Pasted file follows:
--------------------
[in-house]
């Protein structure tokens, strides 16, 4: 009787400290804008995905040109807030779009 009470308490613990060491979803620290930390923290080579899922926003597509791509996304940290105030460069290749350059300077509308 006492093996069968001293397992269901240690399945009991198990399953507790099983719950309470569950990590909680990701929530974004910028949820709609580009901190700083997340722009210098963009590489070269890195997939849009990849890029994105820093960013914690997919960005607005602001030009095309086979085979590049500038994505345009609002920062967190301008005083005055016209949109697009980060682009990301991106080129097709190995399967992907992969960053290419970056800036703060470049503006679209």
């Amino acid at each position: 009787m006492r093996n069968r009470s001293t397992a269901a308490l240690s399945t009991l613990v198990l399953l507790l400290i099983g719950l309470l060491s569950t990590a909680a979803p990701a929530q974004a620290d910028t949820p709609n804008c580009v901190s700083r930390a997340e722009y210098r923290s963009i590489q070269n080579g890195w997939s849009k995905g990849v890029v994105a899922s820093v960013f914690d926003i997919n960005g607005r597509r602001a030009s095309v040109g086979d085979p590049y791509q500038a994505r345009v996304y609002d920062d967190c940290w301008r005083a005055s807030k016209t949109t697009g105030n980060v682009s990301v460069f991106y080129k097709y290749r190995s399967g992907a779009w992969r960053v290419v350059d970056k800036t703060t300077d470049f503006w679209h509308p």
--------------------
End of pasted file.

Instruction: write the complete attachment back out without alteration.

[in-house]
């Protein structure tokens, strides 16, 4: 009787400290804008995905040109807030779009 009470308490613990060491979803620290930390923290080579899922926003597509791509996304940290105030460069290749350059300077509308 006492093996069968001293397992269901240690399945009991198990399953507790099983719950309470569950990590909680990701929530974004910028949820709609580009901190700083997340722009210098963009590489070269890195997939849009990849890029994105820093960013914690997919960005607005602001030009095309086979085979590049500038994505345009609002920062967190301008005083005055016209949109697009980060682009990301991106080129097709190995399967992907992969960053290419970056800036703060470049503006679209």
């Amino acid at each position: 009787m006492r093996n069968r009470s001293t397992a269901a308490l240690s399945t009991l613990v198990l399953l507790l400290i099983g719950l309470l060491s569950t990590a909680a979803p990701a929530q974004a620290d910028t949820p709609n804008c580009v901190s700083r930390a997340e722009y210098r923290s963009i590489q070269n080579g890195w997939s849009k995905g990849v890029v994105a899922s820093v960013f914690d926003i997919n960005g607005r597509r602001a030009s095309v040109g086979d085979p590049y791509q500038a994505r345009v996304y609002d920062d967190c940290w301008r005083a005055s807030k016209t949109t697009g105030n980060v682009s990301v460069f991106y080129k097709y290749r190995s399967g992907a779009w992969r960053v290419v350059d970056k800036t703060t300077d470049f503006w679209h509308p």